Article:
Dear Pharmacist: I heard your lecture on "The Gluten Summit" and was shocked to find out I take gluten every day in my medicine, and I'm a Celiac. Can you write more about this food additive? — P.M., Austin, Texas
Dear P.M.: It's hard to exercise the necessary self-restraint to pass up pies, bagels, bread, and traditional pasta, and some of you have to because of your condition. I wish pharmaceutical companies would post their sources for ingredients, but this isn't required yet. You have to do the digging.
Medications are always gluten-free. It's the hidden sources of gluten that present the biggest challenge for Celiacs and those with gluten sensitivity. No one can fully digest this protein so that makes us all technically "sensitive" to some degree. Gluten may be found in the "excipient," which is an inactive ingredient used to absorb water, allow for disintegration and release of the ingredients, and lubricate the mixture. These binders and fillers may be sourced from various ingredients.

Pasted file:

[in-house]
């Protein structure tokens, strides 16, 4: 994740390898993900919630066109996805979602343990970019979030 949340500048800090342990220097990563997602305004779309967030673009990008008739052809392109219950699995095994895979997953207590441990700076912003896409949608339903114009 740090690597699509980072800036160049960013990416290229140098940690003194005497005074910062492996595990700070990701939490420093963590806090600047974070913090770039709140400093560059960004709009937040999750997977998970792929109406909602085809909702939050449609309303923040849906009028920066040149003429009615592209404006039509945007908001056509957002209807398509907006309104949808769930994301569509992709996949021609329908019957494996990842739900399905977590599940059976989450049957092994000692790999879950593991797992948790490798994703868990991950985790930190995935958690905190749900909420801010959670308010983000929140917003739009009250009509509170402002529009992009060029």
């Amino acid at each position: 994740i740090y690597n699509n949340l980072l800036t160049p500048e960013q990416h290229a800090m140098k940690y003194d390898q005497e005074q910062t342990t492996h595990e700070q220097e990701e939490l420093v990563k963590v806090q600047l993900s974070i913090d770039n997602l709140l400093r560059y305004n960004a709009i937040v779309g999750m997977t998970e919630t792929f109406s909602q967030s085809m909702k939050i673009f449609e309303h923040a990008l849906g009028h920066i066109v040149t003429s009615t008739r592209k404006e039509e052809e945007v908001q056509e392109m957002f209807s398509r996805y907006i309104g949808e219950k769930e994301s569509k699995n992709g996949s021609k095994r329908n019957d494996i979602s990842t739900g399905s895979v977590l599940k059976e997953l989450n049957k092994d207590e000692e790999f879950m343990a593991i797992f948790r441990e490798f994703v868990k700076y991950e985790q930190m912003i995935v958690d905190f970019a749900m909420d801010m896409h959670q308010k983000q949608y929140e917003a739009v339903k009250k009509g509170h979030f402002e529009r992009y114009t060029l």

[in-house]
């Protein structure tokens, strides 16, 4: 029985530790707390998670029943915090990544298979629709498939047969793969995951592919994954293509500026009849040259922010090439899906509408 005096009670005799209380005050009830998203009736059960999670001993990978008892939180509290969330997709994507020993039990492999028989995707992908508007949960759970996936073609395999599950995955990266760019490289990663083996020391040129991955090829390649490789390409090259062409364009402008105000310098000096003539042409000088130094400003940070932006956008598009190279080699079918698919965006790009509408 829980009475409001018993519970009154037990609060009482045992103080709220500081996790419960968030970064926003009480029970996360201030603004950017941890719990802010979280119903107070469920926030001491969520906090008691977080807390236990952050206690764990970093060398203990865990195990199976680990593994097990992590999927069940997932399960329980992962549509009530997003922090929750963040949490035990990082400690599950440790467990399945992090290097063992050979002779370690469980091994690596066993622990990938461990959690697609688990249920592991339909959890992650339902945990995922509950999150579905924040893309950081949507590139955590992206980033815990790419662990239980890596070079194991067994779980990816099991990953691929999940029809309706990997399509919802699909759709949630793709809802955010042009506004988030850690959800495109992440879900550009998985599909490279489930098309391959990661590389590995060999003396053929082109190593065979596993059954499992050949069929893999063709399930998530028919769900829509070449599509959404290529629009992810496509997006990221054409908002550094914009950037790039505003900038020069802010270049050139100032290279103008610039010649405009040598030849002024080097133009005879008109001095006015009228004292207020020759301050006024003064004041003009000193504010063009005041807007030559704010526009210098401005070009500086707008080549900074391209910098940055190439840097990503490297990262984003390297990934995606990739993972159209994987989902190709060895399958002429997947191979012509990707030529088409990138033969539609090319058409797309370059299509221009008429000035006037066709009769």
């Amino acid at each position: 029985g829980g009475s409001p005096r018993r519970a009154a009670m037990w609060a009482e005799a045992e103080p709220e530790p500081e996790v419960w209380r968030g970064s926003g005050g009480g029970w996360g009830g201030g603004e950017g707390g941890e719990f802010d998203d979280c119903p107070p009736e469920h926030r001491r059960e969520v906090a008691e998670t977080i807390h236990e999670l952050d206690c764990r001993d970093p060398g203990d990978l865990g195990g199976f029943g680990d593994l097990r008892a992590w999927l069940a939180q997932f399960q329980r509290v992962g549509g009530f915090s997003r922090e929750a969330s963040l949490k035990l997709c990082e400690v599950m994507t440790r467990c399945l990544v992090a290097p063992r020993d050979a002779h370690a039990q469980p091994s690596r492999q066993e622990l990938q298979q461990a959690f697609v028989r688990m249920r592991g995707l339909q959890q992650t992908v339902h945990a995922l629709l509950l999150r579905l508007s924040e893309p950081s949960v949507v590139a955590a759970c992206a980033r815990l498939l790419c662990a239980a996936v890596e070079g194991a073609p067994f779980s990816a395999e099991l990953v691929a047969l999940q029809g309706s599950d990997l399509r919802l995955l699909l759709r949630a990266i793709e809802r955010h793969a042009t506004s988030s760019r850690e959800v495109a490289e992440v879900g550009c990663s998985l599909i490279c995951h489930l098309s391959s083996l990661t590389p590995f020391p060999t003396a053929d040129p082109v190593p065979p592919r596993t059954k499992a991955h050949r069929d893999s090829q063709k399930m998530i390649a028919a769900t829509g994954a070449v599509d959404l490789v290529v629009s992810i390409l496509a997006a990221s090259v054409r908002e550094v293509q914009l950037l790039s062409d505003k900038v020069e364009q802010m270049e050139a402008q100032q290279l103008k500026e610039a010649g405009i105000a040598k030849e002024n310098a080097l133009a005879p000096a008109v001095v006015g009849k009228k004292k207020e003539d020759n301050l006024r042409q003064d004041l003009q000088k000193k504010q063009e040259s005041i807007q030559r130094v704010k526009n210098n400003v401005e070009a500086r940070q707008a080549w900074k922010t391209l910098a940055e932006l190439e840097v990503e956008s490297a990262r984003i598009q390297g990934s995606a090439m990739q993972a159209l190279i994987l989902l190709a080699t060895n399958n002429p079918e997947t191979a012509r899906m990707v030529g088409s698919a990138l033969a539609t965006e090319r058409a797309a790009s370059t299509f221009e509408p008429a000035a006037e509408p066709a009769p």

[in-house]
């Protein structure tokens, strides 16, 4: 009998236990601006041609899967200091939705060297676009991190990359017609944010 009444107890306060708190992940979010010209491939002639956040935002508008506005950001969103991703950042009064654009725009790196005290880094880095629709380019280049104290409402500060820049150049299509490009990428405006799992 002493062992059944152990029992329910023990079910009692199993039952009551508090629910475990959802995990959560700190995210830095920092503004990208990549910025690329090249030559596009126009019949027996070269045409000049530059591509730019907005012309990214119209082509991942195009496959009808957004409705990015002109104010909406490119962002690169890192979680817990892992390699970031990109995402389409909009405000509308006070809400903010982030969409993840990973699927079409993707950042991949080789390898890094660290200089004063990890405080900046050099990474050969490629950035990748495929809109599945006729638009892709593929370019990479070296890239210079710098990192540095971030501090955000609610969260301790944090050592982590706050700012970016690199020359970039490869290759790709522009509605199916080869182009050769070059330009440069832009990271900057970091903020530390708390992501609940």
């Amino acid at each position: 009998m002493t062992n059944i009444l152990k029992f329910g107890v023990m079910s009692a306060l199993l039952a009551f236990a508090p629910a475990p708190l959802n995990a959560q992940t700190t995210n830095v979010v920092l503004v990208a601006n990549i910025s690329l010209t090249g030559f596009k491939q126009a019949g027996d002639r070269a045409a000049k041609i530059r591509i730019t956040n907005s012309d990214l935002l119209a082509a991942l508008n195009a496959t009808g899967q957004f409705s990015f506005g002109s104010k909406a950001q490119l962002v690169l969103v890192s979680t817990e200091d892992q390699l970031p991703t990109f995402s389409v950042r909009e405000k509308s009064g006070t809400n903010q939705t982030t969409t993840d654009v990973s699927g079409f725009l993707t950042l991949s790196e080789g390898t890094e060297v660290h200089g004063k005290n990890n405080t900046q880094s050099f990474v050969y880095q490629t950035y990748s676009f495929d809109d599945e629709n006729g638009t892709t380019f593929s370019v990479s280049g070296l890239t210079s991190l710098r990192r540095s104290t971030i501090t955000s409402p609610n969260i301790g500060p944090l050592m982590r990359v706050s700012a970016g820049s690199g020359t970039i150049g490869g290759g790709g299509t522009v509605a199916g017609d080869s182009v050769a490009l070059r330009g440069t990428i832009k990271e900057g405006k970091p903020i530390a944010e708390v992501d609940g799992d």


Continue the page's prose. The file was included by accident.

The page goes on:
Here are my key points:
No. 1. The word "starch" is questionable, so call the manufacturer and ask if it came from wheat. Maltodextrin may be extracted from wheat, corn, potato or rice. You have to find out. Dextrimaltose may be from barley malt. Pregelatinized starch is another potential source of gluten, depending on the source. Dextrose is a sugar derived from corn, so it is gluten-free. Sugar alcohols like xylitol are gluten-free. Glycerin, lactose and cellulose are also gluten-free. There are dozens more, so I've created a big list to help you check your vitamin labels and medications and learn what ingredients are gluten-free, which are endocrine disruptors, which are derived from petroleum, and which come from bug juice (yes, some do!). I also posted a list of gluten-free medications. Go to DearPharmacist.com.
No. 2. Even if your medication and all the excipients are gluten-free, makers have the ability to change the ingredient list without advertising this. You need to constantly check the label, or contact the manufacturer.
No. 3. Let's say you have a brand that is 100 percent gluten-free, then one day, you switch to generic to save money. You may suddenly be ingesting gluten without realizing it, because the Food and Drug Administration does not require generic makers to match up the excipients. The FDA only requires they match up the active ingredient (the drug portion). I'm all for generics to save you money, I just want you to check the inactive ingredient list before switching. There are usually several generic makers of one brand drug, so don't give up if the first generic maker uses gluten. Just keep investigating. Look at the patient package insert, or go online. If that doesn't help, contact the manufacturer directly.
This is not intended to treat, cure or diagnose your condition. Go to DearPharmacist.com.